Wednesday, June 29, 2016
Durf's Treatise on Social Justice Warriors, Scene Bullying, and the War for the Very Soul of Metal
Lately, there has been an uptick in controversies and arguments within the metal community. Some say that metal is offensive and crude and insulting toward women, the LGBTQ community, and anyone the scene doesn't deem "troo kvlt." Others say that metal is meant to be extreme, and that it isn't for everyone, and if you don't get it, then kindly go the fuck on about your day. Still others are still trying to figure out what "troo kvlt" means, and why it's spelled like that (this last group might just be me). I don't pretend to speak for metal as a whole, or metal blogs as a whole, or even THIS metal blog as a whole, but I feel like there are some things I'd like to say on the topic, so I'm gonna.
Generally speaking, I tend to fall somewhere between the SJWs and the scene bullies. I think that people can definitely get too defensive and some are definitely looking for a reason to be offended, and I think that personally offensive art can push you out of your comfort zone and help you grow as a person. It's important here to separate the art from the artist; I'm 99% sure that George Fisher has never partaken in any of the activities discussed in a given Cannibal Corpse song. If you don't want to hear or picture that violent imagery in your head, that's fine, but it's disingenuous to tell others to boycott Cannibal Corpse because they're murderers. Being able to use similes, analogies, and metaphors has been an instrumental writer's tool since someone a long time ago decided "Hey, maybe I should write this down, lest the saber-tooth tiger of forgetfulness maul it from my memory the way the lion eviscerates the elk." Just because they make you uncomfortable does not make them wrong.
That said, artistic intent does not cover hate speech. When Phil Anselmo yells "White power!" at a Down show, it's (at best) a joke in very poor taste, and at worst, the true, racist feelings of someone who's been in the public eye for thirty years. When Phil McSorley refers to the "USBM (United States Black Metal) scene" by saying they "can suck our cocks" and distances himself from that scene by saying "No love, no faggot jean vest friends. We aren't friends," it's the homophobic ranting of someone who's so "troo kvlt" that he's burned down exactly ZERO churches. When Varg Vikernes says pretty much anything, it's the hateful musings of a man who desperately wishes to be as relevant to metal as he thinks he is. All of these statements are hateful and hurtful, which means they're not controversial in the slightest; they're wrong. Standing up for these men by saying that the SJW boogeyman is out to ruin or tame metal is so woefully incorrect and misguided that it's almost funny. Almost, because when people stand up for Anselmo, or McSorley, or Varg under the pretense of defending metal, it's hard for me not to think that what they're really trying to defend is what's being said, and not the music of the men saying it.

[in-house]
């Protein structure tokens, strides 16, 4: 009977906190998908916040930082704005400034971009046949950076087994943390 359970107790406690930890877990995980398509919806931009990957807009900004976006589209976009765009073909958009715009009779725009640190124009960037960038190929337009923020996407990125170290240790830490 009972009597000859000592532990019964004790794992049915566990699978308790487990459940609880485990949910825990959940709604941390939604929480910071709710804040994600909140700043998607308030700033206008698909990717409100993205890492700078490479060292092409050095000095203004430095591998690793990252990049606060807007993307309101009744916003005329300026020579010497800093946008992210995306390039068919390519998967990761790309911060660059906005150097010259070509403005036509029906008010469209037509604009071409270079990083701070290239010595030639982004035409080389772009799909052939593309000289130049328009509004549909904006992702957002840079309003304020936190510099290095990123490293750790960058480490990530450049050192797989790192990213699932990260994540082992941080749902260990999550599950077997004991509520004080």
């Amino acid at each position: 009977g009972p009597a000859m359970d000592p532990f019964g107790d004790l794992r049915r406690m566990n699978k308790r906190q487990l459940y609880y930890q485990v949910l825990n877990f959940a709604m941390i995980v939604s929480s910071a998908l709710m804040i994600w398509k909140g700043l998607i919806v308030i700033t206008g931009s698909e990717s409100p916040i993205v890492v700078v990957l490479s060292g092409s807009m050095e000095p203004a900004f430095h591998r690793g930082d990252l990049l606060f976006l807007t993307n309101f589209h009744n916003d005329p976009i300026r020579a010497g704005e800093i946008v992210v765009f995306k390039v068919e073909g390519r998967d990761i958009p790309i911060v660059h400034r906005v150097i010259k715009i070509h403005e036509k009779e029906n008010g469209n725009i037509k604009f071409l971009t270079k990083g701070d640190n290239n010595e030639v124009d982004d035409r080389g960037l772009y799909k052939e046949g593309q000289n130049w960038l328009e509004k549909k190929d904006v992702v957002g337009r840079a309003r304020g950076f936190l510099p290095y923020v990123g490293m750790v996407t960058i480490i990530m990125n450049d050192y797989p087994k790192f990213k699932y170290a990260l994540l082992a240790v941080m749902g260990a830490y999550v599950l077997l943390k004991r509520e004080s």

It's all very simple. If you don't like a band's lyrics, don't go see them, but please don't try and prevent others from seeing them. If you don't like the fact that your fellow audience members aren't wearing corpse paint at a black metal show, get over yourself, because metal fans come in all shapes and sizes, and caring about what other people look like instead of enjoying the show you bought a ticket for is asinine. If you are in a band, and you say racist, sexist, homophobic, or other generally horrible things, cool; one of my favorite things about America is the First Amendment. That said, one of my other favorite things about America is the free market, so don't get upset when people decide they don't want to financially support a band that says racist, sexist, homophobic, or other generally horrible things. If you're going to attack people on the internet... well, fuck, nothing I can say will stop people from being cowardly assholes on the internet, so I won't even try.
I have met some of my best friends and some of the absolute coolest people I know through going to metal shows or talking about metal. When I think of metal fans, I instantly think of conversations over shared beers, sweaty hugs on the outskirts of a moshpit, and the hours of discussion that follow the unanswerable question "Is Deafheaven a good band?" Metal is a community, one that is only as strong as the people who love it will make it. We have to stop being assholes to each other, and realize that the fact that we're all at the same show means we already have a lot in common, no matter what we all look like (besides ugly. We're ALL ugly). We need to defend the artists who are being attacked for their art, instead of standing beside those who would let bigotry and inflammatory comments be seen as a substitute for actual talent. We have to stop worrying that metal bands' success means we can't get tickets to shows, and start being excited that more fans mean more new friends to get trashed and throw up the horns with. Not a single one of us is better than any other. Lemmy and Dio would have had a drink with all of us, and all of us with them. Let's try to remember that.
See you in the pit. Or, more likely, at the bar behind it.